Friday, May 13, 2011
The (Crazy?) Woman on the Beach
Artwork: The Title Lobby Card From Renoir's 1947 Film "Woman On The Beach..."
A few days before our daughter’s wedding at Seagrove Beach, I met a woman walking on the beach near the wedding venue. She appeared to be in her 70s, but very fit and outgoing. She asked if I was on vacation, and I told her about my daughter’s upcoming wedding.
“Oh, can I come?” Her eyes lit up with excitement.
“Well, it will be on the beach, so anyone can watch the ceremony.”
“I’d love to come and have a glass of wine with you!”
“Um, the reception is actually a small, private, mostly family affair.”
“That’s okay. I’ll bring my own wine.”
The woman tagged along with me on my walk for about ten minutes after that and told me her story. I’ve changed a few of the details, but this is basically what she told me:
“I live on the tenth floor of that high rise down there (she points) which my son owns. I lease it from him. But now he and my other kids want to have me committed. They think I’m crazy, just because I want to live on the beach! I love it here. I walk about 7 miles every day… all the way down to Deer Creek Park and back. I’ve got lots of friends here who know I’m not crazy, and they’re signing a petition saying so.”
At this point I have to slow down because my recently broken ankle is bothering me just a bit. She notices and asks if I’m okay, so I tell her I broke my ankle 6 weeks ago and it’s healing.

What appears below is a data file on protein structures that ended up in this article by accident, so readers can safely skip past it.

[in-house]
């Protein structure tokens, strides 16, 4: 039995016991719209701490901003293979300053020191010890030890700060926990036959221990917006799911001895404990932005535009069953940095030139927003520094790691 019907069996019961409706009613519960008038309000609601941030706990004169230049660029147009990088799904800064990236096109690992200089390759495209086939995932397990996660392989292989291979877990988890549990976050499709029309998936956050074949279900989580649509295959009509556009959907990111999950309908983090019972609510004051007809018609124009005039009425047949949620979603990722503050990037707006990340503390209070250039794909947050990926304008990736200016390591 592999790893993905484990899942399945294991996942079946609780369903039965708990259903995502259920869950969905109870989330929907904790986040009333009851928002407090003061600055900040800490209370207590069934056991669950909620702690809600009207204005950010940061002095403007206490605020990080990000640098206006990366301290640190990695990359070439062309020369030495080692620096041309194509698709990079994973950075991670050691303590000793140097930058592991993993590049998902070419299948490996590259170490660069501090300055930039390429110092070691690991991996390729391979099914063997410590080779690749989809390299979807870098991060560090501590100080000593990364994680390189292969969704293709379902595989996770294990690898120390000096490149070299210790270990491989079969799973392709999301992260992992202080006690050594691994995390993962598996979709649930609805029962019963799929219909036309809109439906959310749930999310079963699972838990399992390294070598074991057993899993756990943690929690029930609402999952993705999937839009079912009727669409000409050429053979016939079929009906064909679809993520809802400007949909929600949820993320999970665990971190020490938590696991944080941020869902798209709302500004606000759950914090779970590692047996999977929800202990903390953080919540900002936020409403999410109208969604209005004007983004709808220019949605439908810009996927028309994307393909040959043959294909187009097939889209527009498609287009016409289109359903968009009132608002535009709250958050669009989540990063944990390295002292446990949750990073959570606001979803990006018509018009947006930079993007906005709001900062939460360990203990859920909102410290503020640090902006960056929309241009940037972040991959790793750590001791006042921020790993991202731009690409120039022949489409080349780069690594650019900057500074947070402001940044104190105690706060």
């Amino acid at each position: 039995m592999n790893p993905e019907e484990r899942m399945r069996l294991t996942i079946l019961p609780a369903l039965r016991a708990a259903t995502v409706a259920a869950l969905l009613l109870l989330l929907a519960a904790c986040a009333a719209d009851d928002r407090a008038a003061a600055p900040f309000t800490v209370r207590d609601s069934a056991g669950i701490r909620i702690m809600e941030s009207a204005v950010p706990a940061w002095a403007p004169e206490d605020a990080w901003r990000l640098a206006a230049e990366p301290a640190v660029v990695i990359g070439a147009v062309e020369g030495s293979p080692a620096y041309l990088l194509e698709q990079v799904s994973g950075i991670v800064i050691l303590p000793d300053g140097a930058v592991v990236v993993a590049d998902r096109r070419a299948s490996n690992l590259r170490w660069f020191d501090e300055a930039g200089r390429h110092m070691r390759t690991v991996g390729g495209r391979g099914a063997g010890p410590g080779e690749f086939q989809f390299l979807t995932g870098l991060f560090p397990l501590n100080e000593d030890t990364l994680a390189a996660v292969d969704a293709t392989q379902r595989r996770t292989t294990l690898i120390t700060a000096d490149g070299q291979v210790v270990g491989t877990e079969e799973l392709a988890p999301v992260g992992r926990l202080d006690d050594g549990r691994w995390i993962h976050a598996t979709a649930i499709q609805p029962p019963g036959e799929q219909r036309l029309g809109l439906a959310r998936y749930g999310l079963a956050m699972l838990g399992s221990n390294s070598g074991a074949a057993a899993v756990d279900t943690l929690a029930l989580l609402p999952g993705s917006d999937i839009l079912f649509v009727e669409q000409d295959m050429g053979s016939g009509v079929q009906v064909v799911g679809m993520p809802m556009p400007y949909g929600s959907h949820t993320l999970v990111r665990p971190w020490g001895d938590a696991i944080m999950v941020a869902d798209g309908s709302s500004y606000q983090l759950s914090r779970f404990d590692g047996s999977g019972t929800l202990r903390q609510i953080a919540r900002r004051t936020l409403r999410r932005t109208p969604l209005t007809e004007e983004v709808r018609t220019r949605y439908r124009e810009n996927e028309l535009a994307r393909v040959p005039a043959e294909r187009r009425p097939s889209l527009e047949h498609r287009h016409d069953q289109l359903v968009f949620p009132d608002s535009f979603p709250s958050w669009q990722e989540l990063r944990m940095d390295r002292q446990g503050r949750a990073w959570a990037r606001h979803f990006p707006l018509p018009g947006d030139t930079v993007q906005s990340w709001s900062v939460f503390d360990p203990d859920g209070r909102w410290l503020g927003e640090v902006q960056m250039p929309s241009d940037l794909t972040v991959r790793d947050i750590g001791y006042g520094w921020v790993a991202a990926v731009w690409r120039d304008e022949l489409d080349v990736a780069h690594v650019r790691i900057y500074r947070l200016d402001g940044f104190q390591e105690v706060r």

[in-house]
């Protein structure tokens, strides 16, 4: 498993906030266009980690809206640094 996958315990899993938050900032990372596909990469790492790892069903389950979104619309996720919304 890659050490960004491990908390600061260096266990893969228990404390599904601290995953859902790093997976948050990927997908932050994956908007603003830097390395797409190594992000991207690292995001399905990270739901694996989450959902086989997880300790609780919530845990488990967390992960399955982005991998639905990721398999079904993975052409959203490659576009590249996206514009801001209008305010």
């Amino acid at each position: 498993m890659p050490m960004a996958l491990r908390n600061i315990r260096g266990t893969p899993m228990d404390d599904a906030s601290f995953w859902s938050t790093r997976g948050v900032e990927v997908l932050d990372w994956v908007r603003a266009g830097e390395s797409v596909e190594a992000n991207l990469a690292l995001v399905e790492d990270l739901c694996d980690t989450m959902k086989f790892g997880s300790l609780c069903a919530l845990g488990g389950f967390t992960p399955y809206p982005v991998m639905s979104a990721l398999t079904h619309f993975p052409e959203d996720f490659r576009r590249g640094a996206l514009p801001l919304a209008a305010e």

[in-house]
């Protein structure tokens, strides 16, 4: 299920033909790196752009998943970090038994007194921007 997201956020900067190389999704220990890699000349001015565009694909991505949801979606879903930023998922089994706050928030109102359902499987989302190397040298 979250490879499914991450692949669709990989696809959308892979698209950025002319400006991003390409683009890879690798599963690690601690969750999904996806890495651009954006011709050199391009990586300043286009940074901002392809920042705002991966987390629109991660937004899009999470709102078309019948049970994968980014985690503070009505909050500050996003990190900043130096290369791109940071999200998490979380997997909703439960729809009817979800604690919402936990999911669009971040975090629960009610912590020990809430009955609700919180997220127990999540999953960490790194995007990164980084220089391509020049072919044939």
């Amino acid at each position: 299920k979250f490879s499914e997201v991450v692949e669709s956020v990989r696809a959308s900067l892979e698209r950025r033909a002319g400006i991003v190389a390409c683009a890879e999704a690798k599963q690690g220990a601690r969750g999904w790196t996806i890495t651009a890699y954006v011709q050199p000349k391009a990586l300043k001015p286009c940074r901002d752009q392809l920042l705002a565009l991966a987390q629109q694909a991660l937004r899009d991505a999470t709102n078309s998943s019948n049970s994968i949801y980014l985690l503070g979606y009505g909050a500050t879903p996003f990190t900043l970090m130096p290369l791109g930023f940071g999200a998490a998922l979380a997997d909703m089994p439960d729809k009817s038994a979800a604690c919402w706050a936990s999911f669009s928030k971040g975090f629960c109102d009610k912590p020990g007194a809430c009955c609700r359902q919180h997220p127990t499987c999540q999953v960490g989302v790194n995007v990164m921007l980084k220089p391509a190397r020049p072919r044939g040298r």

“Oh, honey, I’ve got two pulled tendons in this foot and an old stress fracture in this one, but I just ignore them and keep on going.”
I look down at her feet, which are both swollen. Her body is trim and fit. Her hair is short and blond-streaked. There is something a bit crazed about her eyes and her smile. As we approach my condo I tell her I’ve got to go, but I’ll be praying for her. (I’m remembering River Jordan’s book, Praying For Strangers, and thinking how this woman would definitely have been River’s stranger had she met her, but I guess she’s mine, and I wasn’t even looking for one.)
“Okay. Take care of your foot, and I’ll see you at the wedding!”
I didn’t think about the woman at the beach over the next few days as the wedding preparations went into full gear. But at the end of the wedding, just as the wedding party was gathering for photographs, there she was. She just walked up to my daughter and congratulated her. Of course Beth had no idea who she was, so I stepped up and said, “Hi, Linda.”
She gave me a hug, and I hugged her back.
“What a beautiful bride!”
“Yes, isn’t she?” I noticed she didn’t have a glass of wine in her hand and I worried for a minute that she might follow the other guests up the steps to the reception. “Um, we’ve got to take some more photographs, but thanks for coming by.”
Smiling her crazed smile, she walked off down the beach. I couldn’t help but wonder if I might end up like her one day. If I do, I wonder if my children will let me live on the beach.
When I returned home to Memphis and thought about the encounter, I remembered Joan Anderson’s books, which I read a few years ago, especially A Walk on the Beach. In A Year by the Sea and An Unfinished Marriage, Anderson shared her account of taking a break from her marriage and spending a year of solitude at the beach. In A Walk on the Beach, she introduces the inspiring woman she befriended during that time: Joan Erikson, wife of psychoanalyst Erik Erikson. But unlike “Linda,” Joan wasn’t crazy, and her year by the sea resulted in a renewal of her marriage. The beach can be healing that way. I hope it will heal Linda enough to allow her to live by the sea for a bit longer.